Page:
“Very sad news about Campbell Gillies. He was a very good jockey but an even better bloke. All our thoughts are with his family. Rest in peace”.
That was the tribute champion jockey AP McCoy tweeted shortly after the newsflash was released that jockey Campbell Gilles had died in a tragedy in Corfu. That was seven years ago today, still to this day the sorrowfulness of losing such a lovable character is still very raw in the British weighing-room.
The young Scot was a popular figure throughout the sport and famed himself as an enthusiastic hard worker, determined to establish himself as a leading jockey. His demise came just three months after a breakthrough Cheltenham Festival success aboard Brindisi Breeze, the horse having also died in an accident when absconding from his paddock into traffic a month beforehand.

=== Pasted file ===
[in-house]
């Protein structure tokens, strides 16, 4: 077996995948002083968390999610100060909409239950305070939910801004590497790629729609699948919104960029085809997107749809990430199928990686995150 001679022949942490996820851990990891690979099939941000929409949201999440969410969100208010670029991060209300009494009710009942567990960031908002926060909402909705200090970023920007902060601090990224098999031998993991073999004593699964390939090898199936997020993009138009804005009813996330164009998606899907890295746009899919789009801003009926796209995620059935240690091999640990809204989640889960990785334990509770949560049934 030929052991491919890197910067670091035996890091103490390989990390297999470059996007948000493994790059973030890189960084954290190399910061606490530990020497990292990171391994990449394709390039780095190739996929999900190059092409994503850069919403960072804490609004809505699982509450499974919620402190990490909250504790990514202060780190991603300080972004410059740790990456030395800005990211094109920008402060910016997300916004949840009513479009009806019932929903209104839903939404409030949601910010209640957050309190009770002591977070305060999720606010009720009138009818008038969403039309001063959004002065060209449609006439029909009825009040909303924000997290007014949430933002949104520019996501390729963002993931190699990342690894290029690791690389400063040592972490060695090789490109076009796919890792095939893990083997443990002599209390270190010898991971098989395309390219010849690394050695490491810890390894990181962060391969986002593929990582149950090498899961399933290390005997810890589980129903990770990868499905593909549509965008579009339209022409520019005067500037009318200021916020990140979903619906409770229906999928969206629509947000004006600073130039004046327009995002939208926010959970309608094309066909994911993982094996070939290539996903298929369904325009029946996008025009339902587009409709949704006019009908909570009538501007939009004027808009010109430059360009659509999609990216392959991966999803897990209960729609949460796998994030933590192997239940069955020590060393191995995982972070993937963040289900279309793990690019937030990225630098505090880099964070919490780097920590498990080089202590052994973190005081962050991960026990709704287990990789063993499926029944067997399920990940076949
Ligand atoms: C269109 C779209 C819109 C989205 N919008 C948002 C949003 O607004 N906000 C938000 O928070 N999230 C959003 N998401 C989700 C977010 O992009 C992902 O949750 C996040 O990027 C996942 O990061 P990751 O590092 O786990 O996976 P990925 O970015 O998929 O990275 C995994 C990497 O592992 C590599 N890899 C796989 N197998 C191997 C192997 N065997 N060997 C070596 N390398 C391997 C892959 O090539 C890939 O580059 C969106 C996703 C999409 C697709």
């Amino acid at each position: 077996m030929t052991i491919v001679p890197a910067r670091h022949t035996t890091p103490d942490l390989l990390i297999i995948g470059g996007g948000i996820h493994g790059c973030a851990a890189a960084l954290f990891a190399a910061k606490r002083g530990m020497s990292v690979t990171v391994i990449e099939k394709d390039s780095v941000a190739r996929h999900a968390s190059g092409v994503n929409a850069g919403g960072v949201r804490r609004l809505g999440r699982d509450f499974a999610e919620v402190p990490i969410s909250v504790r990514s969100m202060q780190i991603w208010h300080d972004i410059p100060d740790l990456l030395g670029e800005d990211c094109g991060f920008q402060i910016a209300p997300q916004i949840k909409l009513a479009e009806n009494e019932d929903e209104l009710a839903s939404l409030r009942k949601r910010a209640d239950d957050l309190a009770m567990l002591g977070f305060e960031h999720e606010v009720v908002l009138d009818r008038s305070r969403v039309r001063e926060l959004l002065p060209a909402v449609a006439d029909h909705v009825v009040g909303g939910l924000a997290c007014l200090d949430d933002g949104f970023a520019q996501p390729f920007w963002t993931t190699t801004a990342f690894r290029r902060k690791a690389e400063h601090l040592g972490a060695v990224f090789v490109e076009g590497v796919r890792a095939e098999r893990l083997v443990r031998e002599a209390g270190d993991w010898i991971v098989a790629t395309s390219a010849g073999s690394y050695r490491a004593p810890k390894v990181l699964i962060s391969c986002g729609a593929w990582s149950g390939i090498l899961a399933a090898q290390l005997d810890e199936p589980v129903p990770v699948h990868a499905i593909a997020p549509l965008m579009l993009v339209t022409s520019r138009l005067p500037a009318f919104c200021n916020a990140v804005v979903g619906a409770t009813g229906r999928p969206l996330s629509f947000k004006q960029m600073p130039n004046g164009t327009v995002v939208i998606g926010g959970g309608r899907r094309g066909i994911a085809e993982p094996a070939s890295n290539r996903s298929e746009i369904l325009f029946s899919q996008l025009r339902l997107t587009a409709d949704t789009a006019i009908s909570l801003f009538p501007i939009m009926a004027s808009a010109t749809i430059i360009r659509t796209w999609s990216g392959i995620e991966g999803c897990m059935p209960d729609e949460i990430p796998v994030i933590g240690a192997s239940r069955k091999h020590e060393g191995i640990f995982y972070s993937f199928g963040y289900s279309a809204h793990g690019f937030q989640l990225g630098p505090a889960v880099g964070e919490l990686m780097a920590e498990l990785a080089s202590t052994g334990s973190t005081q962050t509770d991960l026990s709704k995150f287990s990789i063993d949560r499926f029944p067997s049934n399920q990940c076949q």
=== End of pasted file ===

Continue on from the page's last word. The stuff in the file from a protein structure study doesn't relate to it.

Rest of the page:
Gillies accomplished 131 winners in his brief career, 50 of them were for trainer Lucinda Russell, there is no questioning Gillies played a pivotal role in the growth of that Scottish stable, he had a bright career in front of him as part of Russell’s rapidly expanding set-up, now the most successful jumping yard in that part of the country.
Shortly after the passing of Gillies, Lucinda Russell made a statement on behalf of her team;
“It was through his innate ability and talent that he reached great heights as a jockey at such an early age.”
Gilles once quoted this poignant message on Lucinda Russell’s website;
“It does not matter what you are going to do, always strive to be the best.”.
He didn’t say a whole lot in interviews nevertheless what he did say really was really worth heeding. They say it takes a minute to find something special in a person, an hour to appreciate them, and a day to love them, but it takes an entire lifetime to forget them; Rest in peace Campbell.